By Elaine Korry
Once again, California has shown it is willing to buck national trends. While other states have been regulating abortion clinics out of existence, lawmakers in the Golden State have passed a measure that actually expands access to abortion services.
The bill, AB154 by Assemblymember Toni Atkins (D-San Diego), would permit certified midwives and specially trained clinicians, such as nurse practitioners and physician assistants, to perform what is called an aspiration abortion during the first trimester of pregnancy. The change in law is designed to broaden access to abortion in areas where few, if any, doctors perform the procedure.
In nearly half of California’s 58 counties, there are no abortion providers except for hospitals, which provide urgent care in case of emergencies. But especially in rural areas, women who want a first trimester abortion often must travel long distances to obtain one at an unfamiliar clinic. According to Atkins, that geographic disparity is unjustified.
“Women need access to this procedure,” said Atkins, who formerly was the administrator of a health clinic. “And they should be able to get it in their own home communities, from providers they already know and trust.”
Abortion may be a complicated political or social issue, but, according to Atkins, medically it’s straightforward; a simple procedure that can be performed safely in an outpatient setting by nurse practitioners, midwives or physician assistants. Under AB154, these clinicians would be in contact with a supervising physician, although the doctor need not be present for the procedure.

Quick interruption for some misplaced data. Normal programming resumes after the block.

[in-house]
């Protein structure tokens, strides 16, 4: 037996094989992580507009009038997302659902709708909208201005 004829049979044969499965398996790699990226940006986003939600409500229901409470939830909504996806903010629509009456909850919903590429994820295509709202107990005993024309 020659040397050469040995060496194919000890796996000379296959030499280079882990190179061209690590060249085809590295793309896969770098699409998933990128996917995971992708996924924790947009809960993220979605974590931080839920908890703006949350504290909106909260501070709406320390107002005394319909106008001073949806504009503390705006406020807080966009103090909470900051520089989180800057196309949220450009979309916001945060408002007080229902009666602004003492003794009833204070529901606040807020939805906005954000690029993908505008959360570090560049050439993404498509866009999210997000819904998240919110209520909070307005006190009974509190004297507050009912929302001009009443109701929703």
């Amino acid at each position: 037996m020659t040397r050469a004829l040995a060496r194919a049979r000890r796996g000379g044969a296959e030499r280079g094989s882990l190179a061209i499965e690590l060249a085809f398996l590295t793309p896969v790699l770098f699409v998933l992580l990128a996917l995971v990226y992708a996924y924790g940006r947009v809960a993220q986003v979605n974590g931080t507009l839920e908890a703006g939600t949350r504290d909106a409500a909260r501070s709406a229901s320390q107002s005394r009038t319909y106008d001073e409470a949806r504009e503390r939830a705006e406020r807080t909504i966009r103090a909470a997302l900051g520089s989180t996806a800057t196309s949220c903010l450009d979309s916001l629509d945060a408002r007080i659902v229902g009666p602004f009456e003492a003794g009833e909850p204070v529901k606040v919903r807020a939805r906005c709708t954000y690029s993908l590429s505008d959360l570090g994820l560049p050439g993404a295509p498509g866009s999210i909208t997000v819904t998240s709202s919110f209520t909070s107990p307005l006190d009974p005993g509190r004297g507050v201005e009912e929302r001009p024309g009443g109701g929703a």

In California, trained clinicians are already permitted to prescribe medications that can prevent or abort a pregnancy. But abortion opponents argued that empowering non-physicians to terminate pregnancies surgically would deprive women in rural counties of equal medical care.
“Rather than focus on increasing the number of doctors serving [rural] areas, we’re lowering the standard of care,” said Assemblywoman Marie Waldron (R-Escondido). “It’s just to get people out there to perform the procedures, and it is going to put people at risk,” she said.
However, a study earlier this year reached a different conclusion. Researchers at UCSF’s Advancing New Standards in Reproductive Health program obtained waivers from the state to allow midwives, nurse practitioners and physician assistants to perform early abortions.
The study, published earlier this year in the American Journal of Public Health, found the rate of complications was “clinically equivalent,” whether the procedure was performed by a doctor or by a trained clinician.
Tracy Weitz, UCSF professor of obstetrics and gynecology, was the lead author of the study. “For about five years we collected data on forty clinicians who performed over 5,000 procedures,” said Weitz. “And what we found is that their safety outcomes were the same as their physician colleagues, so that they are safe providers of early abortion care,” she said.
Overall, said Weitz, the rate of complications was quite low — about 2 percent — which she says makes abortion a much safer alternative than a full-term pregnancy.
Lawmakers approved AB154 by a wide margin last month. If it is signed by Gov. Brown, California will join four other states (Montana, New Hampshire, Oregon and Vermont) that already permit clinicians other than physicians to perform early abortions. The governor has until October 13 to sign or veto the legislation.